Will Venable

Padres, Will Venable avoid arbitration with one-year deal

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Will Venable and the Padres have agreed to a one-year contract to avoid arbitration, according to Bill Center of the San Diego Union Tribune.

Venable gets a raise from $1.475 million to $2.675 million in his second season of arbitration eligibility after the 30-year-old outfielder hit .264 with nine homers, 24 steals, and a .765 OPS in 148 games to more or less equal his career norms.

As is the case with many Padres hitters Venable’s numbers away from Petco Park were significantly better and his raw totals could jump this year with the fences moving in. He’s expected to start in right field this season and will be arbitration eligible again in 2014 before hitting the open market as a free agent.

Jason Kipnis plans to play through a disgusting-looking ankle sprain

CLEVELAND, OH - OCTOBER 14:  Jason Kipnis #22 of the Cleveland Indians fields the ball against the Toronto Blue Jays during game one of the American League Championship Series at Progressive Field on October 14, 2016 in Cleveland, Ohio.  (Photo by Jason Miller/Getty Images)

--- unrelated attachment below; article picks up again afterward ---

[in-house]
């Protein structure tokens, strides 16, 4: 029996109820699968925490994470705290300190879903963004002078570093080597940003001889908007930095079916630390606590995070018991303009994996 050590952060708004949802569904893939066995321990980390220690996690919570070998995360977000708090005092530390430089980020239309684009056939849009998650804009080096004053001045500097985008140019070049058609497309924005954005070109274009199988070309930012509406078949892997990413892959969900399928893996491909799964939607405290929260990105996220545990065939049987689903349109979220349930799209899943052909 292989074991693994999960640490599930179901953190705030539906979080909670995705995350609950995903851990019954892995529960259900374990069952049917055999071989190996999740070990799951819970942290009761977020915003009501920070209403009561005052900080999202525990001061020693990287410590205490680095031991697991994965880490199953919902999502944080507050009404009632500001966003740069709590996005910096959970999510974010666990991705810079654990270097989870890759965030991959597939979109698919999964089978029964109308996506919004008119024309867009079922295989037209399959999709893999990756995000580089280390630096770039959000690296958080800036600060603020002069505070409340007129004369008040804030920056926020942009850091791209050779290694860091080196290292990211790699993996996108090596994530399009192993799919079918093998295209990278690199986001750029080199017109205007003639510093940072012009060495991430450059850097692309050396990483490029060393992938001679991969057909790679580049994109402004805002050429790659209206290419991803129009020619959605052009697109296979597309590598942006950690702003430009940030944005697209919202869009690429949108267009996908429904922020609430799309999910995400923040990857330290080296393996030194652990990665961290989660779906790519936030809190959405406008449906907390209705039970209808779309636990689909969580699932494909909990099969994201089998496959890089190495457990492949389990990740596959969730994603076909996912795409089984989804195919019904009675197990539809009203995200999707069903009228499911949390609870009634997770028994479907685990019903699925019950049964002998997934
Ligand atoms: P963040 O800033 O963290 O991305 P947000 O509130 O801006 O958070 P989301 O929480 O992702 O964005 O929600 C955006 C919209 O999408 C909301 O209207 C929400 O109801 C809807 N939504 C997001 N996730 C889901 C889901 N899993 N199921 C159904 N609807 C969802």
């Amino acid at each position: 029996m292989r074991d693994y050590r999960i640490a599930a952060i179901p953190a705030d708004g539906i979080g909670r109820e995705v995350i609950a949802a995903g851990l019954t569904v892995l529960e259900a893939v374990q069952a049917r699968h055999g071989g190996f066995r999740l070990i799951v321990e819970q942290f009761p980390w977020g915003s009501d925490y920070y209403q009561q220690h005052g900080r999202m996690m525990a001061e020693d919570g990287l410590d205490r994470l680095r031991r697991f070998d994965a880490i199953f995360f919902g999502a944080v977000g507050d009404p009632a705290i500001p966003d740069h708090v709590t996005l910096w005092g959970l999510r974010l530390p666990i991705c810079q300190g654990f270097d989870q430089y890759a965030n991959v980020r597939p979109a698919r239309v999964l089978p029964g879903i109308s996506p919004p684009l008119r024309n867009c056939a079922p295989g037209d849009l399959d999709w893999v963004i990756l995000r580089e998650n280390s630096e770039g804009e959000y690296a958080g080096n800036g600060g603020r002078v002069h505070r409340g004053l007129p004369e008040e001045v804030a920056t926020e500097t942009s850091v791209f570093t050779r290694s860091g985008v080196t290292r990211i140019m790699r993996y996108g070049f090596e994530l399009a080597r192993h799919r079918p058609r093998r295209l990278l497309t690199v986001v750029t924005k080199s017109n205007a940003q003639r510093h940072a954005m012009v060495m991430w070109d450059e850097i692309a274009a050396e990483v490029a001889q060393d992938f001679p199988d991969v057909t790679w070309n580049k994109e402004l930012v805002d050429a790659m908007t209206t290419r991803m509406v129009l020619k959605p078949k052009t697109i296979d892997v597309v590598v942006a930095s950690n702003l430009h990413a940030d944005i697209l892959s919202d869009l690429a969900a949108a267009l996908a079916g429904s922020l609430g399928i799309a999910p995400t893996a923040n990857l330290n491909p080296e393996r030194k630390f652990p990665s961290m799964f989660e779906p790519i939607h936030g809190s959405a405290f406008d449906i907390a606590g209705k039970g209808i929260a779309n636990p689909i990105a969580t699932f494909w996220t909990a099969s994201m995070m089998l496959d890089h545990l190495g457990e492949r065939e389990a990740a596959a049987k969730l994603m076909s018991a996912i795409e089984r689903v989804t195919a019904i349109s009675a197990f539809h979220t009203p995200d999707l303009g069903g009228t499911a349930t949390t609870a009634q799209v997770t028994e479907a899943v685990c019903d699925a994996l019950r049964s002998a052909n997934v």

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Jason Kipnis sprained his ankle while celebrating the Indians ALCS win over the Blue Jays. In the runup to tonight’s game, Terry Francona has said that Kipnis would be fine, that he’s a gamer, etc., etc. You know, the usual “when the bell rings, all of the aches and pains go away” kind of thing.

Today, however, we see that this sprained ankle is maybe not your run-of-the-mill late season bump or bruise:


Um, yikes.

Indians beat writer jumps in Lake Erie to settle a bet

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Back in September Cleveland Plain Dealer beat writer Paul Hoynes ruffled a lot of feathers when he declared the Indians DOA. His rationale: too many injuries to Indians starters weakened the club too greatly. Even if they did make the playoffs, Hoynes argued, they wouldn’t go far.

A reader made a bet with him at the time: if the Indians didn’t make the World Series, he’d jump in Lake Erie. If they did, Hoynes would.

Today Hoynes made good on his bet. You haven’t lived until you’ve seen a baseball writer drop trou, by the way: